D&D Next (as of the last playtest packet) changed spellcasting from previous versions of the D&D. Spellcasting works basically the same for all spellcasting classes with a few exceptions which I will make note of. Cantrips work a little differently than normal spells, I will explain them after normal spells. First lets start with some definitions.
A Long Rest is resting for an eight hour period with no more than two hours of light activity such as reading, talking, eating, or standing watch and no more than one hour of those spent performing strenuous activities such as combat or travel. If these conditions are exceeded the Long Rest must start over.
A characters Spell List includes all the spells it is possible for that character to cast. Cleric’s, Druid’s, Paladin’s and Ranger’s spell list includes all the spells from their respective class spells that are of a level that they can cast (see below). Mages must choose a number of spells from the Mage spell list to add into their Spellbook. This is now their personal Spell List and these are the only spells they can prepare. Bards are also different, they select a number of spells from the Bard spell list and these become Known Spells which are the only spells they can cast. Mages and Bards add more spells as they increase in level to their Spellbook and Known Spells respectively.
Each caster can prepare a number of spells based on their level (see below). These spells can be of any level the character can cast. These are the only spells the caster will have access to till they prepare spells again (after another long rest) so it is a generally a good idea to prepare at least one spell of each spell level you can cast(see below). You can choose not to prepare some of your spells and prepare them at another time (later in the day for example). Preparing a spell takes one minute of concentration per spell level of each spell prepared. Preparing a 1st and 2nd level spell will take three minutes.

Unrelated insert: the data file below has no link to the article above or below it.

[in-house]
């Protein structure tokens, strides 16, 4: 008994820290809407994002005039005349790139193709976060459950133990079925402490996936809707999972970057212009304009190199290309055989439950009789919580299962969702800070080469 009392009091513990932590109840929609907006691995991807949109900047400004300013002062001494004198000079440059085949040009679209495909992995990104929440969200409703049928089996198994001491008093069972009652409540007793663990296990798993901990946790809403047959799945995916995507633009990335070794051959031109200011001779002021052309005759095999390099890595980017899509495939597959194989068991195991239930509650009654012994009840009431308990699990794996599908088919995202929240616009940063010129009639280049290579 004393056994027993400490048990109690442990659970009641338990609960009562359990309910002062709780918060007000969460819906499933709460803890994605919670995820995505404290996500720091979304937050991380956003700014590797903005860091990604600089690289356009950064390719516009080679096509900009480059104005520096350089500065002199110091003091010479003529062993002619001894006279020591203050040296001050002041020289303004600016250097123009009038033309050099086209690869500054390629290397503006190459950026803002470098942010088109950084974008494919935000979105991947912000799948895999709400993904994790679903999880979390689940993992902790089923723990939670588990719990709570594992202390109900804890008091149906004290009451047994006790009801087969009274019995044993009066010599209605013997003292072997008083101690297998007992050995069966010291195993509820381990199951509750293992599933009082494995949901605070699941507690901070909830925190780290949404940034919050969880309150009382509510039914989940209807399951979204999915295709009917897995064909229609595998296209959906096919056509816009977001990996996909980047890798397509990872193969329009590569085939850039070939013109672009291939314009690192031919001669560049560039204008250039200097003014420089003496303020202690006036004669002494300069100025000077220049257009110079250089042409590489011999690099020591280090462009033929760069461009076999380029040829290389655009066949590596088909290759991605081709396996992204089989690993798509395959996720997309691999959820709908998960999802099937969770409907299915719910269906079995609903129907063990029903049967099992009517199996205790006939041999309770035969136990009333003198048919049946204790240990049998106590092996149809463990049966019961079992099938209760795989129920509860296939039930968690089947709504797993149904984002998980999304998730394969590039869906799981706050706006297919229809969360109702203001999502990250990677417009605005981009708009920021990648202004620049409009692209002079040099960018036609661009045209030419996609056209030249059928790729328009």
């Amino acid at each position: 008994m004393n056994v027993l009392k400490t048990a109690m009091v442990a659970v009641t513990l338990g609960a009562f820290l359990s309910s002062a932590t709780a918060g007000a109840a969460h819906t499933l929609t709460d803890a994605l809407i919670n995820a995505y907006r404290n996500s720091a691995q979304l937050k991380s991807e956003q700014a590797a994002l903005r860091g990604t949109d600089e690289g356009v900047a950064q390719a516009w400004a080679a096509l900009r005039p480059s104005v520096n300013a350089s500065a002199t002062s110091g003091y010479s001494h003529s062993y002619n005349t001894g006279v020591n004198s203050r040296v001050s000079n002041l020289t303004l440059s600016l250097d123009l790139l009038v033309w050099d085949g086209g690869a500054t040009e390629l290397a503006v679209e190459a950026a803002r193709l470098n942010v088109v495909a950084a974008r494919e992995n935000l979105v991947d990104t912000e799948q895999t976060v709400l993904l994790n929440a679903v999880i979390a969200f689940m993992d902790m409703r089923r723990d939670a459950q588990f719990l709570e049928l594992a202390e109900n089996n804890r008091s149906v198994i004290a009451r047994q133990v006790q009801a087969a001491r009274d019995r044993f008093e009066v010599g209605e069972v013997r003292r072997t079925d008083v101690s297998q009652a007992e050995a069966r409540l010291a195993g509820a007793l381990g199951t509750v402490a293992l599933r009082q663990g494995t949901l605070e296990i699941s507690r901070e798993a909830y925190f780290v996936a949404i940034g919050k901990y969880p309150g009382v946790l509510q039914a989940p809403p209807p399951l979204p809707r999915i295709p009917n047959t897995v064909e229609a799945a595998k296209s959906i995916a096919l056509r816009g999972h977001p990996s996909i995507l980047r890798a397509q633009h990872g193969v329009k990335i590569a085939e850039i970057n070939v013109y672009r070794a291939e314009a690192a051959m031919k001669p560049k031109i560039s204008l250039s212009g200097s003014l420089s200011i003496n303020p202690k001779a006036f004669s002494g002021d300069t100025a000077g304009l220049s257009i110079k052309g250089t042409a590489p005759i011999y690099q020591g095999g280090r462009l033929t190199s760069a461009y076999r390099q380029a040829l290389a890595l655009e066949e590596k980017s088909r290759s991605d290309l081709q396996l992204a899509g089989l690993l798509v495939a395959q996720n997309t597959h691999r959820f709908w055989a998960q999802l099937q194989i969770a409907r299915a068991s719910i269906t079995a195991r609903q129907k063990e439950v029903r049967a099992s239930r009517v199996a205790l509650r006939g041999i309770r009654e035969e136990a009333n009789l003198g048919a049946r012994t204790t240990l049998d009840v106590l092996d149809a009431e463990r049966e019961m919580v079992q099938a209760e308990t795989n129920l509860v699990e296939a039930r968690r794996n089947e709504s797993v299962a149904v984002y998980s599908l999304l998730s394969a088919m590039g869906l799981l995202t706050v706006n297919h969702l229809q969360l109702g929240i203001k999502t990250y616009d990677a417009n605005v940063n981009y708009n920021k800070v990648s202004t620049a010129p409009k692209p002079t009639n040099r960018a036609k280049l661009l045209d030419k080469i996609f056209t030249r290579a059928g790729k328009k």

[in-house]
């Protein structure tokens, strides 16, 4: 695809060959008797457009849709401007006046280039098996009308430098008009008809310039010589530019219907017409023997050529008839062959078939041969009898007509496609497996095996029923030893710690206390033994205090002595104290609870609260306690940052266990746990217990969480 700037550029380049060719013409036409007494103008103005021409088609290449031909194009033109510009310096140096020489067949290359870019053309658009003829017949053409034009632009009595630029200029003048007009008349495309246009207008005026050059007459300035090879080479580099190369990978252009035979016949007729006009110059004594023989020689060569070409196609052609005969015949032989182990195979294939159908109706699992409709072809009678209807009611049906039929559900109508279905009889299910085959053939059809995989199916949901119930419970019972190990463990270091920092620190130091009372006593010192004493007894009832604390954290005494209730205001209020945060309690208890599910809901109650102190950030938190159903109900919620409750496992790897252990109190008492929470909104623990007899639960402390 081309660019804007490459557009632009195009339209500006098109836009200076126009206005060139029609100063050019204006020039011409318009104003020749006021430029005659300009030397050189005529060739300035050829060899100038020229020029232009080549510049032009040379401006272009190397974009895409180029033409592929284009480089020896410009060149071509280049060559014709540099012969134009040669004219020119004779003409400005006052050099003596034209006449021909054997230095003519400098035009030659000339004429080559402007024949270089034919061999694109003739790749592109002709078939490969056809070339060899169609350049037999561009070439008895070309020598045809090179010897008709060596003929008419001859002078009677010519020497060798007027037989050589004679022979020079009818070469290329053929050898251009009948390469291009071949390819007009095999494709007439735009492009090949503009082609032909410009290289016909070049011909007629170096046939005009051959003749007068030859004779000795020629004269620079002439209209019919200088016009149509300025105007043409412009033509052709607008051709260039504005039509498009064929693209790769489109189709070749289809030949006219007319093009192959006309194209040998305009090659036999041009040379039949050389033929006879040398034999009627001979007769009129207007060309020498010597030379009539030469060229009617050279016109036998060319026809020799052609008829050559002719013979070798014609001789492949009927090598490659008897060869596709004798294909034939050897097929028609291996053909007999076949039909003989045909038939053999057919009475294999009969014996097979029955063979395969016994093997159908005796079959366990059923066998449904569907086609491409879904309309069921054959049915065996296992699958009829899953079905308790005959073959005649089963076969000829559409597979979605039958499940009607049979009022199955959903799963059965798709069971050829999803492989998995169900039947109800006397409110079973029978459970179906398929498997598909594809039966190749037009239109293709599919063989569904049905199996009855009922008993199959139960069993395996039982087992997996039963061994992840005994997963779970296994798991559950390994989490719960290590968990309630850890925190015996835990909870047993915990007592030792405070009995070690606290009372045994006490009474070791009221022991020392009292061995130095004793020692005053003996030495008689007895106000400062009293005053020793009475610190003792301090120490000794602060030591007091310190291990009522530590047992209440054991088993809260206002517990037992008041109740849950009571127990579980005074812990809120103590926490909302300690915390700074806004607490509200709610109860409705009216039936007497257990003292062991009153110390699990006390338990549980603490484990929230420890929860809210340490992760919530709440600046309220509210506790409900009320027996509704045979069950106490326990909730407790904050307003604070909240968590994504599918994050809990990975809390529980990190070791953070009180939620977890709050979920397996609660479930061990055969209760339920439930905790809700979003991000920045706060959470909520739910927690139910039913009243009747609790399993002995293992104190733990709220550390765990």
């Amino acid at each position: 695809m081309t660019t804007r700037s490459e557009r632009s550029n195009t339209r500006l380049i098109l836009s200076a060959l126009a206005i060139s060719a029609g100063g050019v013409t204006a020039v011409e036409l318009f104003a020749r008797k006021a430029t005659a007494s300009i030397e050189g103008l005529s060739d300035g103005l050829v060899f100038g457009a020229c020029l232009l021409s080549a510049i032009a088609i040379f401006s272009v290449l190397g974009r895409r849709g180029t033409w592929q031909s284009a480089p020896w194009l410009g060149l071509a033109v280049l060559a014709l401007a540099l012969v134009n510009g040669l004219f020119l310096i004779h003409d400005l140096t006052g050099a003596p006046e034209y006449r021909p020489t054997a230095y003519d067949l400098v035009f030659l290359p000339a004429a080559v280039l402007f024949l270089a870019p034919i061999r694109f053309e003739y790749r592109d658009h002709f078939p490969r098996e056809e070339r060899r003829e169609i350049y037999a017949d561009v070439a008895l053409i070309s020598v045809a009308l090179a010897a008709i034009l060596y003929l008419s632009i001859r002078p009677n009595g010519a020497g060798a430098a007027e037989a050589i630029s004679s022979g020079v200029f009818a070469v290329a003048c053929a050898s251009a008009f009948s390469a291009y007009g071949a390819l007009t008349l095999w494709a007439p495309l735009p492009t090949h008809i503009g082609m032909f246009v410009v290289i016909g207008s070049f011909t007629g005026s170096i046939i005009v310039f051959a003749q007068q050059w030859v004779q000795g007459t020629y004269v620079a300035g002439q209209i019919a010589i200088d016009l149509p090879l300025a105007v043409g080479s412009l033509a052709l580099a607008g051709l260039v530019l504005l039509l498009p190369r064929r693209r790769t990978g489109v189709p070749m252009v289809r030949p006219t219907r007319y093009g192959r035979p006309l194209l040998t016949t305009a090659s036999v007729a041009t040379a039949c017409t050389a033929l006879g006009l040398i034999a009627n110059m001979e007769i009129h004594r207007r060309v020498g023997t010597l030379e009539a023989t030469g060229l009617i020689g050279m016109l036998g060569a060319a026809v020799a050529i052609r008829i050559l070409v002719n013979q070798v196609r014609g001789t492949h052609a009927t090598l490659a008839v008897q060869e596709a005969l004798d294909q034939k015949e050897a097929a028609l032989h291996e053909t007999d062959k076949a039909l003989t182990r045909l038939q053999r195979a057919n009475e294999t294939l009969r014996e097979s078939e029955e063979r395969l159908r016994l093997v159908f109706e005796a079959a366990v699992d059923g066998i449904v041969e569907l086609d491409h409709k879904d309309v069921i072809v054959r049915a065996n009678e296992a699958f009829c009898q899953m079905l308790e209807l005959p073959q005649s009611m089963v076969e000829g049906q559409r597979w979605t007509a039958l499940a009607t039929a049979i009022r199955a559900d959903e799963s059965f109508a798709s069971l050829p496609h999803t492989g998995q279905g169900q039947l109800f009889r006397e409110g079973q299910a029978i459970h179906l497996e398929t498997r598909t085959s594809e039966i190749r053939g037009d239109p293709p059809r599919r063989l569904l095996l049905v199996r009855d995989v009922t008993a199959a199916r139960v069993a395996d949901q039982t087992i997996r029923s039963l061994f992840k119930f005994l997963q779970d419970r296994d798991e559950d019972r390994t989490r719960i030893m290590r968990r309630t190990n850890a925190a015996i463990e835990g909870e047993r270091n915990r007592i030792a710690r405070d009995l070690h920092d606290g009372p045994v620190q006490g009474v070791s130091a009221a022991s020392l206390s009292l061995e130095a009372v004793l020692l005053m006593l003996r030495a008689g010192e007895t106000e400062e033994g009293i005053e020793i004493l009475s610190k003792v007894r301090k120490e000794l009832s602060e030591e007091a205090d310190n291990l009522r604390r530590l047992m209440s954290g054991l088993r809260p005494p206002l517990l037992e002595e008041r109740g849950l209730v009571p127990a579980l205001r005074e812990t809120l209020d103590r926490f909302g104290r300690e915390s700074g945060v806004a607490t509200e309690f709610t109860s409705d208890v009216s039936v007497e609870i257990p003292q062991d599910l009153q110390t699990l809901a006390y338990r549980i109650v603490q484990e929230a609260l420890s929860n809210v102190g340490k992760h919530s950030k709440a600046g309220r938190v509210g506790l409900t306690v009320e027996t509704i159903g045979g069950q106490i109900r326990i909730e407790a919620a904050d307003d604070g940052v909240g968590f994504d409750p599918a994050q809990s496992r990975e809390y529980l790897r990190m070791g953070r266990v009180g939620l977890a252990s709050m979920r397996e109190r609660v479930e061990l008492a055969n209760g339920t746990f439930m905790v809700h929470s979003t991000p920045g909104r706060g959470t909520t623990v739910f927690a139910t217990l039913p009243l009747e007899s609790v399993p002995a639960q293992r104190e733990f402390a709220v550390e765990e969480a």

Clerics, Druids and Mages – After a long rest these casters can prepare a number of spells from their Spell List equal to their spell caster level + 1. A 3rd level caster can prepare 4 spells, 4th level caster can prepare 5, etc.
Paladin, Ranger – After a long rest these casters can prepare a number of spells from their Spell List equal to Half their Paladin or Ranger level + 1. A 3rd level Ranger can prepare 2 spells, a 4th level Paladin can prepare 3, etc.
Bard – Bards do not need to prepare spells.
Daily Spells or Spell slots:
After a long rest a character can cast a number of spells of each spell level available to them based on their caster level. See each class for details on the number of spells they can each cast per day. These spells can only be Prepared Spells which is why it is useful to prepare at least one spell from each spell level you can cast. After you have cast your limit of spells you must take a long rest before you can cast again.
Bards are an exception, they only cast from their list of Known Spells as they do not Prepare spells but they otherwise follow the same rules.
3rd Level Druid Example:
A 3rd level druid can prepare four spells and cast four 1st level spells and two 2nd level spells after a long rest.